Listening through the Fall

A year ago, I was in the midst of preparing to leave for a winter and spring in Canada. As with so many things in life, that stint seems both recent and long ago. A much-needed summer focused on family and then an intensive fall semester of teaching have drawn my attentions in other directions, so I have tried to find ways to maintain some focus on moving forward in my artistic inquiries into listening.

Letters Not To Be Read #28, 2022, ink on paper

For the last few years, I’ve found it helpful to initiate a month-long daily practice in September, to carve out a bit of time for my own making in the midst of the beginning-of-semester whirlwind. This September it felt particularly important as a way of holding onto ideas from my fellowship time. I picked up a thread I began a few years ago, in asemic writing experiments with a friend, and I created a series of 30 Letters Not To Be Read. These will be included next month in SHUSH, an exhibition about secrets and silence curated by Micala Gingrich-Gaylord for Harvester Arts. Along with the letters, I wrote a series of daily listening scores, invitations to listen, which have since become a series of digital prints and will soon be an audio piece as well. Here’s just one of the September Scores:

Days hurry by
and years rush past,
handfuls and buckets of time
slipping away

Press pause and let yourself listen
in a stunned, hurried hush

Take a moment to write down a memory
before it runs off-

a sentence
a fragment
a few simple phrases

Words to remember
what has already been lost

In October I traveled to Minneapolis to finally install an exhibition that was postponed by 2-1/2 years because of the pandemic. In/Visible Care is on display in the Outlook Gallery at the Minnesota Center for Book Arts, October 12, 2022 – January 14, 2023. The Outlook Gallery is basically a window gallery that overlooks the street. It’s a fascinating liminal space between interior and exterior, between artist workspace and urban downtown. Embroidering in residence in the window during opening weekend offered me the opportunity to observe and be observed, to listen in new ways to the populations in this setting. When I return in January for the closing, I imagine that the cold and snow of Minnesota winter will alter the experience again and I look forward to those discoveries.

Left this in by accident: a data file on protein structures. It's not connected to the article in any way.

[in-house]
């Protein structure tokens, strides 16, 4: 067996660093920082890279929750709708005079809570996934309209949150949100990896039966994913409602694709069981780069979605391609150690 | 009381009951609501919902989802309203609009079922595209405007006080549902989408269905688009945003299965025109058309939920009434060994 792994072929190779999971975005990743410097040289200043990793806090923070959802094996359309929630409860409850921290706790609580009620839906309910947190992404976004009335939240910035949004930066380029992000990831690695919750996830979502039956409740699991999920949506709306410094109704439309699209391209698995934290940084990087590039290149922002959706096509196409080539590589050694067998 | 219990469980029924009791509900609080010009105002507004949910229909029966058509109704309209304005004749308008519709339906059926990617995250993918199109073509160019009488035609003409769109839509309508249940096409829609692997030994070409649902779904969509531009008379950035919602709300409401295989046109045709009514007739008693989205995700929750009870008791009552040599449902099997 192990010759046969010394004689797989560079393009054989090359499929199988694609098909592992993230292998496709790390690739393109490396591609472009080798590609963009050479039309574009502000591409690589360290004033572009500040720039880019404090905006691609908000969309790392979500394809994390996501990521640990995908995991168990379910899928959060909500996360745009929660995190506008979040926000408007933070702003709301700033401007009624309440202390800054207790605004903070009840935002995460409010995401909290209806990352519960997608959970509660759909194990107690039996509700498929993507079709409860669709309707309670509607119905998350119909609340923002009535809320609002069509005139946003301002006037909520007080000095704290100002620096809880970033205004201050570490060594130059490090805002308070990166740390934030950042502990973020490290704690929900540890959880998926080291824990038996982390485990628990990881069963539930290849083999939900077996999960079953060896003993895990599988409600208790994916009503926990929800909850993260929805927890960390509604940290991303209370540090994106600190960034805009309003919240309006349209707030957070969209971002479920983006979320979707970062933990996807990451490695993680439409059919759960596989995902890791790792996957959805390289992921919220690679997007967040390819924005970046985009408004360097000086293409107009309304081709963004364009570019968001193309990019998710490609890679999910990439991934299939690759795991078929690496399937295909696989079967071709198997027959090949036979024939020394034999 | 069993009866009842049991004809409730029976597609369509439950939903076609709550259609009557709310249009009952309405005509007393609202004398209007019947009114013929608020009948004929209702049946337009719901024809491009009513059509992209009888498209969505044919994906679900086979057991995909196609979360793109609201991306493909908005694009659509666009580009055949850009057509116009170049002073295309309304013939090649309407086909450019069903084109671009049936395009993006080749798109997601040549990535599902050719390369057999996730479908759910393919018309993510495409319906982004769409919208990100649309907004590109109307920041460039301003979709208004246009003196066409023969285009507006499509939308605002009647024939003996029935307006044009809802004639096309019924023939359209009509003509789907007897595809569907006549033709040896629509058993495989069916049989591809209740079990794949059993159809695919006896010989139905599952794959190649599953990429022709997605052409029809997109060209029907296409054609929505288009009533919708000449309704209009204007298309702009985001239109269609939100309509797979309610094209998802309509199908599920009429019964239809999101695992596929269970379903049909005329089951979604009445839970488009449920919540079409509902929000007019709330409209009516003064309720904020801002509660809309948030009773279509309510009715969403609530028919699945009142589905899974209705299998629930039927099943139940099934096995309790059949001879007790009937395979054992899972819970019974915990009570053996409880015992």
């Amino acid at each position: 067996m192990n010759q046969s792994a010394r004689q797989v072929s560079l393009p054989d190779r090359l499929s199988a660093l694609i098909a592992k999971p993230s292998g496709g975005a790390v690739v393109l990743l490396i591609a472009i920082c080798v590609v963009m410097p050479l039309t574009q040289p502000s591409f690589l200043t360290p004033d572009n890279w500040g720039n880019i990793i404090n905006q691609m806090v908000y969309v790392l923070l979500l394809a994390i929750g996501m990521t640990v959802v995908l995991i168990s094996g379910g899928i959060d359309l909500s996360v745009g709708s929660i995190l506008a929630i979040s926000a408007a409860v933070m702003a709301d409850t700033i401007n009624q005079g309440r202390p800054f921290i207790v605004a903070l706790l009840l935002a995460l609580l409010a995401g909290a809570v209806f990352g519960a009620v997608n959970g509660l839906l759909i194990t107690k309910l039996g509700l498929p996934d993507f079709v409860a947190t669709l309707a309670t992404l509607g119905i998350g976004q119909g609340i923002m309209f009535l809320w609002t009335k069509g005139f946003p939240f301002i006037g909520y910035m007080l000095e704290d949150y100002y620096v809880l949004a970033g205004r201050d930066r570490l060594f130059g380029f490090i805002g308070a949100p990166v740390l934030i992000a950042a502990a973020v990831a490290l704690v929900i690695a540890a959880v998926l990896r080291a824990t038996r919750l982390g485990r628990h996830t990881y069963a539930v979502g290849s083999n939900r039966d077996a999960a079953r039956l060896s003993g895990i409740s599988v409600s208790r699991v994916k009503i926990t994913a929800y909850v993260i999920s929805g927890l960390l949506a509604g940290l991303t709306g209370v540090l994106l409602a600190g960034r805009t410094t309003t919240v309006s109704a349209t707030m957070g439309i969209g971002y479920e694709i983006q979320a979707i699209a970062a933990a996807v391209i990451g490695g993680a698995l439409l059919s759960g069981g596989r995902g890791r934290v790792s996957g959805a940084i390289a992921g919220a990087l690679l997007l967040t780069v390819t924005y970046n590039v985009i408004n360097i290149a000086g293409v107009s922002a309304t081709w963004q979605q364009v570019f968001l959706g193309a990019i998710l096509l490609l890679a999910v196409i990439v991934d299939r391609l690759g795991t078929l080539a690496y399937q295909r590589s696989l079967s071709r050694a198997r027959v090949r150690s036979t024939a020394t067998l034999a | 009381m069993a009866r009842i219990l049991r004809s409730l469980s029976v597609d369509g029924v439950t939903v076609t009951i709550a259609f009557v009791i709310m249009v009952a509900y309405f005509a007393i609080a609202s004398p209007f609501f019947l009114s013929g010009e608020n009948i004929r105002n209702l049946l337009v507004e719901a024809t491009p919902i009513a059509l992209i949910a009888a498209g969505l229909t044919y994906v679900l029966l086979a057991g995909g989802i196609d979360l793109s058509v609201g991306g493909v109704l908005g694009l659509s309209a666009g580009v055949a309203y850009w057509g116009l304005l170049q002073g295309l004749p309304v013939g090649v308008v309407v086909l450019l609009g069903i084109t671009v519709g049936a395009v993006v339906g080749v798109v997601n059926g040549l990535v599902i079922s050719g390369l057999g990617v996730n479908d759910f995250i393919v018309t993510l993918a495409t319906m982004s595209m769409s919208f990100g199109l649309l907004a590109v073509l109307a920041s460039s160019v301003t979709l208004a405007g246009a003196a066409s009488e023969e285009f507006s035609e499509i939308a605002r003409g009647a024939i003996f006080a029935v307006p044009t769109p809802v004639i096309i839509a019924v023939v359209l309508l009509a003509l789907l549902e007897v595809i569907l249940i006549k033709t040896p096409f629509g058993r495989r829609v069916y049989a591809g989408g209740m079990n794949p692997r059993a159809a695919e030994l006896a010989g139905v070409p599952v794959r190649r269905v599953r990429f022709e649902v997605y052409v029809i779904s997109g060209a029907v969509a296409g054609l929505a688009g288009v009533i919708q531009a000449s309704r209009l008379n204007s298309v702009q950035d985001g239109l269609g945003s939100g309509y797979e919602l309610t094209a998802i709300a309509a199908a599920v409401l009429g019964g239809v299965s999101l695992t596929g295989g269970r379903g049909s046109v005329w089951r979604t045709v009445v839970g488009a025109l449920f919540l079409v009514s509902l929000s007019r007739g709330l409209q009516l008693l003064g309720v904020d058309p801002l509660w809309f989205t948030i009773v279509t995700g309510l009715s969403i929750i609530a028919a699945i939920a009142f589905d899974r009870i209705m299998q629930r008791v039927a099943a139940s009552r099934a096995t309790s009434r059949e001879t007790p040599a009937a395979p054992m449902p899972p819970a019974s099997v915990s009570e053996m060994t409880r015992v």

I’ve had various opportunities this fall to share some of my thinking about listening as artistic method, and those chances help keep the ideas at the forefront of my mind as I determine next steps. Thanks to Maria Velasco for inviting me to work with her University of Kansas students, and to Elena Marchevska for inviting me to co-teach a workshop for graduate students at Liverpool John Moores University. I reconnected with friends and colleagues in a great panel on Listening as Ethical Framework at the Universities Art Association of Canada conference, held in Toronto this fall. A publication long-in-process finally came to fruition this fall, which included my essay on “Caring for our Futures: Epistolary Praxis and the Promise of Slow.” Doctoral student Jill Price interviewed me as part of her research into “un/making,” and our conversation is available to read here. And my conversation with Charles Reeve about listening was published as the final episode in Season 1 of the Renewing the World podcast. Take a listen!

100 Days of Walking, detail, 2022, accordion book installation

Finally, I am excitedly preparing to open a solo exhibition, Invitations to Listen, at the Mulvane Art Museum in early 2023. This show will highlight much of the work I created during the Fulbright, which went into studio storage after I arrived home, so now I am assembling, matting, recording, braiding, and finalizing all the last details for this installation in the New Year.


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